WASHINGTON — When Joe Biden went to Philadelphia late last month for a high-dollar fund-raiser with powerful lawyers and executives on the first day of his presidential campaign, Sen. Elizabeth Warren blasted him.
“How did Joe Biden raise so much money in one day? Well, it helps that he hosted a swanky private fund-raiser for wealthy donors at the home of the guy who runs Comcast’s lobbying shop,” Warren wrote in an email to supporters the next day, April 26.
The Massachusetts senator, a rival for the Democratic nomination for president, hit the same theme over and over for more than a week.
Warren wrote on Friday that her schedule doesn’t include “fancy private fundraising events where only big donors are invited.” Another message said, “Our democracy is not for sale, and neither is my time.”
Some of Biden’s top donors have bristled at the criticism, because they remember attending expensive private events for Warren in Philadelphia as recently as last year.
While she has sworn off such gatherings for her presidential campaign, Warren held fund-raisers for her 2018 Senate reelection bid at a major Center City law firm last year and at the Rittenhouse Hotel in 2017.
Each drew some of the same people who donated $2,800 apiece to attend Biden’s April event at the home of Comcast senior executive vice president David L. Cohen.
For example, former Gov. Ed Rendell and Center City lawyer Stephen Cozen were two of the main organizers for Biden’s Philadelphia fund-raiser, and were also listed as hosts for the Warren event at the law firm Berger Montague on March 12, 2018.
The Warren event sought donations of up to $5,400, the maximum allowed that year.
Rendell donated $4,500 to her Senate campaign and Cozen gave $2,500. Daniel Berger, a managing shareholder at the firm, gave $5,400, while also donating $2,800 to Biden this year, the new maximum allowed in the primary.
Kenneth Jarin, another law partner who served as a host for Biden, called Warren’s attacks “preposterous.”
“I was pleased to support Sen. Warren, I think she’s a terrific senator, but I think it makes no sense for her to criticize Biden for taking checks at the maximum allowed,” Jarin said. “I know that she took lots and lots of $2,700 checks raising money for her Senate campaigns.”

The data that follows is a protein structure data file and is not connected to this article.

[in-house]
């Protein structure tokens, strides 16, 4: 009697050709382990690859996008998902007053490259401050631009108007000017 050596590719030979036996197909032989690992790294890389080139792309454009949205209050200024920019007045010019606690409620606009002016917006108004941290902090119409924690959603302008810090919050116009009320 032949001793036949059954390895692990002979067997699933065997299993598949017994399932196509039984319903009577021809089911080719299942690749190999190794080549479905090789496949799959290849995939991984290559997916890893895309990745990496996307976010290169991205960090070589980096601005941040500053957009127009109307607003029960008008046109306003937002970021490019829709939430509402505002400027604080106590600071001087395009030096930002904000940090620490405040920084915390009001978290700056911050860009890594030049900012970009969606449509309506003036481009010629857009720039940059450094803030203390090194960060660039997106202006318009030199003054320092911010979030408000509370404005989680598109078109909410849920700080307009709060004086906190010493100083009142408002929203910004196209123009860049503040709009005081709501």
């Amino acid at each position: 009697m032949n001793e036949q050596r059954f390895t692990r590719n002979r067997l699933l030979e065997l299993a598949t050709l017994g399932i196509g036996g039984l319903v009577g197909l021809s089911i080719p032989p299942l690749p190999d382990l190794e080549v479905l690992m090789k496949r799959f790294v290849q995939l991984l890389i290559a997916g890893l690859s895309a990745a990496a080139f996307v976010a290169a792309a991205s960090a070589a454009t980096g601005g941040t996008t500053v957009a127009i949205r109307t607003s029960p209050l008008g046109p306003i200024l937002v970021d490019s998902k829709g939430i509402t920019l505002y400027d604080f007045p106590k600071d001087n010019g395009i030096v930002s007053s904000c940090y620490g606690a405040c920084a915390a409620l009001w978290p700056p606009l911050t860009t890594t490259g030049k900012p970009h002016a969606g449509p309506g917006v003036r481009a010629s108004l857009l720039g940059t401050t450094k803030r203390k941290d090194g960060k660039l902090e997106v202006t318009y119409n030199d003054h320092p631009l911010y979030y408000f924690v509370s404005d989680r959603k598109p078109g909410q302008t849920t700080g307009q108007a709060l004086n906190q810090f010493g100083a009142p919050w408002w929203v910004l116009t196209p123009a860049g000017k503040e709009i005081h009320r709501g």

Jarin, who gave $2,800 to Biden and recruited others to do the same, gave Warren $500 when she came to the Rittenhouse Hotel for a 2017 fund-raiser arranged by Peter Buttenwieser, a philanthropist and political donor who died last year. Jarin said that was the typical amount for Buttenwieser’s events.
“Anybody that’s criticizing the Biden-type fund-raiser wouldn’t turn down one if they were offered," said Alan Kessler, a law partner at the Philadelphia office of Duane Morris who went to Biden’s fund-raiser and also attended Warren’s Philadelphia event last year. His firm’s political committee donated $1,000 to Warren, though federal records indicate that amount was later refunded.
Warren has drawn a distinction between fund-raising during a primary against fellow Democrats and in a general election against Republicans, such as her 2018 race or the 2020 campaign against President Donald Trump, when she argues that Democrats can’t afford to “unilaterally disarm.”
She has said she would rather spend her time promoting policies, interacting with voters, and taking questions than soliciting money from big donors.
“Elizabeth decided not to do any closed-door events with wealthy donors because special access for the wealthy and well-connected should not be how we choose the Democratic nominee for president,” a spokesperson, Chris Hayden, wrote in an email. “She believes that this primary is an opportunity to build the kind of grassroots movement that will win the general election and bring real structural change to our government.”
Even while doing some big events for her Senate race, most of Warren’s donations from individuals, about 63 percent, came from those who gave $200 or less. 70 percent of the money she has raised from individuals for her presidential campaign has has come in such amounts, according to campaign filings.
At the same time, she is also reaping the benefits of her big Senate haul: Warren boosted her presidential campaign with $10.4 million from her Senate account.
Her criticism of Biden and the pushback from his supporters reflects some of the broader conflict between rising liberal voices and old-guard pragmatists within the Democratic Party.
Warren, Sen. Bernie Sanders (Ind., Vt.), and others have stressed their appeal to small donors as a sign of their inoculation from corporate influence and the radical change they offer, contrasting themselves with Biden and others with more traditional appeals on both tactics and policies.
Biden supporters argue that campaign money is a realistic requirement for beating Trump.
Berger, the partner whose firm hosted Warren in March 2018, said he didn’t see "any contradiction” between that event and the senator’s current stand.
He noted that his fund-raiser was for a different election, not a Democratic primary, and said it was much smaller than Biden’s, 30 to 40 people.
“At the Biden event, there were people who genuinely support Joe, like I do, for idealistic reasons, and then there were corporate people who were giving money because they have an interest,” Berger said. “There were no such people at the event that I hosted for Warren. These were people who genuinely agree with her on her positions and policy issues.”
Berger said people seeking corporate influence “don’t go to a Warren event. They hate Warren.”
As for himself, Berger said he is ideologically closer to Warren, but wrote a $2,800 check for Biden because he thinks the former vice president has the best chance to beat Trump.